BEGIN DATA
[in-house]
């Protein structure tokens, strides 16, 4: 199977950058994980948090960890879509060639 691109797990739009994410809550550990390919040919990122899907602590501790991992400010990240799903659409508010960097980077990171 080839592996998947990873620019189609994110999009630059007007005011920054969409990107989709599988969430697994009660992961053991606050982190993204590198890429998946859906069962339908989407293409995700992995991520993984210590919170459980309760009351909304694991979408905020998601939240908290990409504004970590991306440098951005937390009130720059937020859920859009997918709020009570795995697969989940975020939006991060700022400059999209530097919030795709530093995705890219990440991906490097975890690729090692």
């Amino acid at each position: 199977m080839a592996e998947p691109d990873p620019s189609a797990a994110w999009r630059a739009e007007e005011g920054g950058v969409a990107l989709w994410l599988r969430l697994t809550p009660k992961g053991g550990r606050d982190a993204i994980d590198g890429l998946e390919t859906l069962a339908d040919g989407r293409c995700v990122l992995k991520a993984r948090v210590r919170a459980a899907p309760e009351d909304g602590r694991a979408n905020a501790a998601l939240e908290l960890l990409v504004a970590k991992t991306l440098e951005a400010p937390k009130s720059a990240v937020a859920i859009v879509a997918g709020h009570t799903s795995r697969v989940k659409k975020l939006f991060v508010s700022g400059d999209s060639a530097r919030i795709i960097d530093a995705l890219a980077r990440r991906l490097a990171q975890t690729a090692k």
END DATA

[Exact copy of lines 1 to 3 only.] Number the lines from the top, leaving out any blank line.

[in-house]
């Protein structure tokens, strides 16, 4: 199977950058994980948090960890879509060639 691109797990739009994410809550550990390919040919990122899907602590501790991992400010990240799903659409508010960097980077990171 080839592996998947990873620019189609994110999009630059007007005011920054969409990107989709599988969430697994009660992961053991606050982190993204590198890429998946859906069962339908989407293409995700992995991520993984210590919170459980309760009351909304694991979408905020998601939240908290990409504004970590991306440098951005937390009130720059937020859920859009997918709020009570795995697969989940975020939006991060700022400059999209530097919030795709530093995705890219990440991906490097975890690729090692």
């Amino acid at each position: 199977m080839a592996e998947p691109d990873p620019s189609a797990a994110w999009r630059a739009e007007e005011g920054g950058v969409a990107l989709w994410l599988r969430l697994t809550p009660k992961g053991g550990r606050d982190a993204i994980d590198g890429l998946e390919t859906l069962a339908d040919g989407r293409c995700v990122l992995k991520a993984r948090v210590r919170a459980a899907p309760e009351d909304g602590r694991a979408n905020a501790a998601l939240e908290l960890l990409v504004a970590k991992t991306l440098e951005a400010p937390k009130s720059a990240v937020a859920i859009v879509a997918g709020h009570t799903s795995r697969v989940k659409k975020l939006f991060v508010s700022g400059d999209s060639a530097r919030i795709i960097d530093a995705l890219a980077r990440r991906l490097a990171q975890t690729a090692k």